Several of us went to see the play “A Round Heeled Woman” featuring Sharon Gless as the lead character. The play was in a small intimate theater south of Mission in San Francisco. Yes, the actors were great, but the story made me feel depressed and disturbed.
The play is about a 66 year old woman who puts an ad in a NY paper saying that she wants to have lots of sex before she turns 67. She gets lots of responses to her ad and creates two piles; one for those she wants to meet and the other pile for the ones who are married, want kinky sex, or for some other reason she decides are a “no”. She then begins her sexual journey.
The story is supposed to be an adventure as well as funny. It is neither. This is a story of continual rejection and lots of life long issues that are continually presented over and over again throughout the play. She is lonely and in search of companionship but seems surprised she continues with that loneliness at the end of each escapade.
Many of the men dominate her, tell lies, or are rather controlling. Several freely critique and reject her after sex before they go on to their next conquest. "Let me give you some advice," one of the men told her, "Next time use KY jelly. You're pretty dry". She then accepts this new type of slap in the face and begins what appears as a brooding ritual.
I was surprised how this well educated retired teacher seemed to mimic behaviors you would see from women who are abused; she became totally obedient and compliant with the men she encountered, almost as if she was afraid to say no. "Put your breasts on the table" one man directed her. She responds, "but this is a public place!" She then complies as if he is in charge and she has no choice but to follow his orders. The only time she ever acted like an equal was with a man who was half her age. With him she seemed to exert more of her true persona, which was rather refreshing.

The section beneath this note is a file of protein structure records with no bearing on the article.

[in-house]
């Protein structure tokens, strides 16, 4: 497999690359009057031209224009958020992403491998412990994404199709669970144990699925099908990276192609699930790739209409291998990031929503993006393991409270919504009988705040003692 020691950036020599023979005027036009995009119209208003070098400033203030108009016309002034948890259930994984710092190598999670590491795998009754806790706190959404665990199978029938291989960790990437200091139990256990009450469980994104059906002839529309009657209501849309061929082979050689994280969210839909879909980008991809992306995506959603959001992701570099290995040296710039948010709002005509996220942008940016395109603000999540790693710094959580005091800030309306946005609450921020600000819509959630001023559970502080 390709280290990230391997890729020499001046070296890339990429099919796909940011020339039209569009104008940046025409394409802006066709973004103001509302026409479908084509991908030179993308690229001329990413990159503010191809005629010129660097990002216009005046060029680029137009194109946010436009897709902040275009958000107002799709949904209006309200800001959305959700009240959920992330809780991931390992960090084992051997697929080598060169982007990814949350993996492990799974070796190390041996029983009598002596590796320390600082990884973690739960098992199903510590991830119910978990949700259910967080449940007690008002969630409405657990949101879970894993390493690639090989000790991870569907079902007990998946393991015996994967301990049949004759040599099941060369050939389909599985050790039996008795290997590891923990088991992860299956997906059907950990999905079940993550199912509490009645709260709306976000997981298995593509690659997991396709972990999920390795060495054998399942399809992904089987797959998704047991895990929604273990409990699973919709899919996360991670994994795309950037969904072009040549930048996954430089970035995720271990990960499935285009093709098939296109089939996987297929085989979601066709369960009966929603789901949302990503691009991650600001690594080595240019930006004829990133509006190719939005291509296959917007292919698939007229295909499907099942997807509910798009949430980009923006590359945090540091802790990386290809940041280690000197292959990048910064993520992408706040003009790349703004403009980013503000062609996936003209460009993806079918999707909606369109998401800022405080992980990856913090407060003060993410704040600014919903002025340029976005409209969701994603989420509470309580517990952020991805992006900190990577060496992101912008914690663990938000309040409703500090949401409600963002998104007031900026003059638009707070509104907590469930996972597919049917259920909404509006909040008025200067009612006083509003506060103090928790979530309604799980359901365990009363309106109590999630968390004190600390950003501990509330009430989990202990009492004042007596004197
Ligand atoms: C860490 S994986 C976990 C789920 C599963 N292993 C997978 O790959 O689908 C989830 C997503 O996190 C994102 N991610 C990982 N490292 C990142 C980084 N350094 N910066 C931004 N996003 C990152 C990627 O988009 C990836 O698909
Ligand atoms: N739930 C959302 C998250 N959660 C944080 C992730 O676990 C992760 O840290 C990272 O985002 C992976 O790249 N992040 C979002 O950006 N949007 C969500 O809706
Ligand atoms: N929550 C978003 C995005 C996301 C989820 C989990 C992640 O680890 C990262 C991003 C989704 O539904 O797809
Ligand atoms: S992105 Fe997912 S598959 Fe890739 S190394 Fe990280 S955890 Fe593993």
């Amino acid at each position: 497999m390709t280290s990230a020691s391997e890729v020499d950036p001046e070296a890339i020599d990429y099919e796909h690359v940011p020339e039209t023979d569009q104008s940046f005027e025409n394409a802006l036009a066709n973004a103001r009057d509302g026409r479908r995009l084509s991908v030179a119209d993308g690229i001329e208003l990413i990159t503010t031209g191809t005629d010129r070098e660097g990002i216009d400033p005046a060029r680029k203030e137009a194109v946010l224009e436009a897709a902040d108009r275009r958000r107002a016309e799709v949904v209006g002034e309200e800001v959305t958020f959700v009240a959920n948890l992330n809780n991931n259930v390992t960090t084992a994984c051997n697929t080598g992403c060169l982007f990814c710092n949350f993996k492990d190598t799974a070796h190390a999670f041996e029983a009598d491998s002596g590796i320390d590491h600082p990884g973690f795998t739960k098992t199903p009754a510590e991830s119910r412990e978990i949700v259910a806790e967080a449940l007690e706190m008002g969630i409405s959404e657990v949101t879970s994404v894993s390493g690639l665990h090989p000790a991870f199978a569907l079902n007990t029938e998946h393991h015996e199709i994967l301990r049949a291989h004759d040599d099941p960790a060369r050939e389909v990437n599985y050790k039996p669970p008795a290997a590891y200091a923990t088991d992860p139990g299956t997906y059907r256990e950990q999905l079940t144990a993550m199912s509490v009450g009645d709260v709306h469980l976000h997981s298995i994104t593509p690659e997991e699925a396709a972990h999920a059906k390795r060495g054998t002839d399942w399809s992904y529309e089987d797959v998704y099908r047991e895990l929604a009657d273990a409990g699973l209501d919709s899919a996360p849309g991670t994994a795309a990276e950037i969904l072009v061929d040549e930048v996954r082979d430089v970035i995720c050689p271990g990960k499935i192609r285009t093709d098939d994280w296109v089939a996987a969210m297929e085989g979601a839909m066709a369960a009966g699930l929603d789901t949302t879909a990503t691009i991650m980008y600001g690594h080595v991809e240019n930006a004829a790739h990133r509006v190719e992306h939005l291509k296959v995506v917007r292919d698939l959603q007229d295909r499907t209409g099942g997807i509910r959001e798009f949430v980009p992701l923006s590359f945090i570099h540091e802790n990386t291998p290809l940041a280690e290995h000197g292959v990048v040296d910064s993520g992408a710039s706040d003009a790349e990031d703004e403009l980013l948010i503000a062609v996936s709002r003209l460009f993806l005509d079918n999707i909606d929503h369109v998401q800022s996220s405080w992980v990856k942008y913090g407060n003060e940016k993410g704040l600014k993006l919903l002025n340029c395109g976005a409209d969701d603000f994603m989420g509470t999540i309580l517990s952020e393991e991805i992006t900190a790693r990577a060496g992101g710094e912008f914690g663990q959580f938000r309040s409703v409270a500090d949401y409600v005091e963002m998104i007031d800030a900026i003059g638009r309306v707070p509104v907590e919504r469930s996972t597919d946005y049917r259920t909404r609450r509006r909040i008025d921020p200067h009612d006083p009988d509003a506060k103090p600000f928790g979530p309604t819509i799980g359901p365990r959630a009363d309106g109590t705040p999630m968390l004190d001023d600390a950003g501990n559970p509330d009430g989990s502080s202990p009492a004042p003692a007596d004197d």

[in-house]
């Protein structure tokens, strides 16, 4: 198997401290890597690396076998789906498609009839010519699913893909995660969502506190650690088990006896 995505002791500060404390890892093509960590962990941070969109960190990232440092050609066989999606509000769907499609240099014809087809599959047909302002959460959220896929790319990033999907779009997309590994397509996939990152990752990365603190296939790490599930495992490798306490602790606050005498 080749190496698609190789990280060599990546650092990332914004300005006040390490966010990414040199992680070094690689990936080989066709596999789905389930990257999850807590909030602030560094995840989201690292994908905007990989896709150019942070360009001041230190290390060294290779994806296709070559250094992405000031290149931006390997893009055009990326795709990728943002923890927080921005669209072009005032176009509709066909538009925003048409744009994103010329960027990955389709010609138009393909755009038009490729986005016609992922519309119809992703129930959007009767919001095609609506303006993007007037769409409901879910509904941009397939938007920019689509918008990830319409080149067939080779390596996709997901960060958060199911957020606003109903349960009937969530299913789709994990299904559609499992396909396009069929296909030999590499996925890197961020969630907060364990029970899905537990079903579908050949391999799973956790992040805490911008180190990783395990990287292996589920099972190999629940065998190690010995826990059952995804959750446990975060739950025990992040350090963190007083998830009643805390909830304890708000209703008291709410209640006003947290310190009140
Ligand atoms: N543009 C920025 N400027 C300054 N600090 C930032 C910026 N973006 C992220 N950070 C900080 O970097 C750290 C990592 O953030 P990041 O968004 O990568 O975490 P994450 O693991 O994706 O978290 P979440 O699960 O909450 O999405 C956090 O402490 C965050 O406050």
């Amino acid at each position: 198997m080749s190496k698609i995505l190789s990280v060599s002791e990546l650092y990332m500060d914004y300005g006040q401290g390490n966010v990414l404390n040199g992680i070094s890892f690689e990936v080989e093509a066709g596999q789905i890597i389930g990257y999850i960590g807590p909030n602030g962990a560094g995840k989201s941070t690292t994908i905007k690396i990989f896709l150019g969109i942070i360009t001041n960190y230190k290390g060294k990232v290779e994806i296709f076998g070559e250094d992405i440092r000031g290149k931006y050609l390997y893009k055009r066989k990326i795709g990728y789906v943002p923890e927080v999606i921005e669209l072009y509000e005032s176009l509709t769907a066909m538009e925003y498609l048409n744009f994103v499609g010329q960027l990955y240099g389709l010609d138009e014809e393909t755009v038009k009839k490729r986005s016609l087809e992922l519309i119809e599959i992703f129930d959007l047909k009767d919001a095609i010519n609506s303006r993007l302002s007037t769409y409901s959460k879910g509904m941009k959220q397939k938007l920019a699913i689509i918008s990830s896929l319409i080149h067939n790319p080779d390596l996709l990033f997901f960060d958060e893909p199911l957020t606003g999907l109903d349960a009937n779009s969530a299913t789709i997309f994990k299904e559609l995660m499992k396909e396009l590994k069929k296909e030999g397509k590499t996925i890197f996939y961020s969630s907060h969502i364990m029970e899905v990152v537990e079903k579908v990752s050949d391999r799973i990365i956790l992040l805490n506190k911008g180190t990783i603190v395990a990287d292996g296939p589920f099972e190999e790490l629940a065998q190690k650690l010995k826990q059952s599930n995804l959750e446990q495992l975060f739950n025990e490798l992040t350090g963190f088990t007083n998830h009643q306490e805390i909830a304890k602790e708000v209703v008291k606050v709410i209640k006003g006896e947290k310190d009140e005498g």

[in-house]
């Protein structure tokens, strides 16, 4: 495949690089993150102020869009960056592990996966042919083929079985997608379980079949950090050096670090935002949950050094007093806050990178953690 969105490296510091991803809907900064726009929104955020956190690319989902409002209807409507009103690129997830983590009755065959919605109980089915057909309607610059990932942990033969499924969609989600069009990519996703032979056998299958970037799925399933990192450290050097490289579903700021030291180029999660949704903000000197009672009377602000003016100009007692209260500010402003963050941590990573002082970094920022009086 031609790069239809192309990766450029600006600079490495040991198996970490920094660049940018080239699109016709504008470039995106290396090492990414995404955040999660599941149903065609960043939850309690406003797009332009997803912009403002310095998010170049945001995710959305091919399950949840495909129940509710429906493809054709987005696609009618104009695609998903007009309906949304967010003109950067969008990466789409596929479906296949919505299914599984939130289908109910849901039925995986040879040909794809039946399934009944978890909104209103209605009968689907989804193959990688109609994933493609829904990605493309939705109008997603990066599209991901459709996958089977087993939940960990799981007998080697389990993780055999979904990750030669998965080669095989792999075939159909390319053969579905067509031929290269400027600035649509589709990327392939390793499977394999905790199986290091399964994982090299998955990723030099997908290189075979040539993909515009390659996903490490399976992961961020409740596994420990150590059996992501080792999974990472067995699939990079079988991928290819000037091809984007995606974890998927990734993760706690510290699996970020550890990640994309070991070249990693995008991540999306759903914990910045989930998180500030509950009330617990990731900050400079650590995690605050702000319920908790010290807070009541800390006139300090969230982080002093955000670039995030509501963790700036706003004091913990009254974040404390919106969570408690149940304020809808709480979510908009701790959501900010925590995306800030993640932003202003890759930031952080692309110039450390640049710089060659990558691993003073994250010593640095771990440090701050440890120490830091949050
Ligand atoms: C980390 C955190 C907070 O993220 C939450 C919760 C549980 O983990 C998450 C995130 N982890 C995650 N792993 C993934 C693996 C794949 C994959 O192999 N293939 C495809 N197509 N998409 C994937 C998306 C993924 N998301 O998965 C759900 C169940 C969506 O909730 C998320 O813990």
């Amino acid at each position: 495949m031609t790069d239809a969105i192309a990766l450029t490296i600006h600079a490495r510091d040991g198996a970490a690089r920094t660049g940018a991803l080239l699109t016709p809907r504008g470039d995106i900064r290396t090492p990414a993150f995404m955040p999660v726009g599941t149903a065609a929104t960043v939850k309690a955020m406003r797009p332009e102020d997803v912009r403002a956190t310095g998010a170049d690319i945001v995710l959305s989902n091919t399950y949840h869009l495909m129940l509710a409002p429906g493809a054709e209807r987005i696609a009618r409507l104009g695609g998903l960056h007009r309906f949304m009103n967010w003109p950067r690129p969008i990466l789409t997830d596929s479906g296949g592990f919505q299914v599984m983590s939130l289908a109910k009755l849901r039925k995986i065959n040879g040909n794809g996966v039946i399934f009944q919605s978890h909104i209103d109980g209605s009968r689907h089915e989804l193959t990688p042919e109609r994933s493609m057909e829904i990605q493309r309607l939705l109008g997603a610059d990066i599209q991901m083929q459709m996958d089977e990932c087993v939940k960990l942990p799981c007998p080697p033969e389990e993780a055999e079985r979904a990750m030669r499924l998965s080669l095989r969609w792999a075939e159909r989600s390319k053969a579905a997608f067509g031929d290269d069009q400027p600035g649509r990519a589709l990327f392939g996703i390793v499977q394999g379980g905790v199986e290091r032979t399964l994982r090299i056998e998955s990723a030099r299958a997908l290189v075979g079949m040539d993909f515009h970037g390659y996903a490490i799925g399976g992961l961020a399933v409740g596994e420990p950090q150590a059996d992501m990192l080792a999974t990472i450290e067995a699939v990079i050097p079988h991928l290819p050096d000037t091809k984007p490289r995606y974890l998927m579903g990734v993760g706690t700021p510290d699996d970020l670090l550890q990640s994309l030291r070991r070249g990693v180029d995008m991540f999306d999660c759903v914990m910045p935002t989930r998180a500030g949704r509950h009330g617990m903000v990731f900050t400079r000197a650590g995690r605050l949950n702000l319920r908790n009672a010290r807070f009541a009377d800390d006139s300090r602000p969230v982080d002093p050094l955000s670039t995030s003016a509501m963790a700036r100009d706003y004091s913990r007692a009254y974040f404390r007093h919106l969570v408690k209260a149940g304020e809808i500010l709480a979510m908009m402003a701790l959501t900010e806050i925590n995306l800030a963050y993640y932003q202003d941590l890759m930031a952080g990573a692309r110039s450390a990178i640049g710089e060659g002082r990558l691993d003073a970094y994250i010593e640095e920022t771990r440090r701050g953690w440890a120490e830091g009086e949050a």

At the conclusion of the play I appreciated the bravery the author showed in laying out and exposing so much of her personal life in front of others. But I would have enjoyed the play more if the protagonist had been more in charge of her own adventure. She seemed to act as if she was a passenger on her own sexual adventure train, continually allowing men to come in and emotionally reject her over and over again.
I left the theater feeling I needed a hot shower to get that feeling of disgust off me. It was as if I had been listening and watching creepy old men all evening and wanted to wash away their presence, letting it swirl down the drain.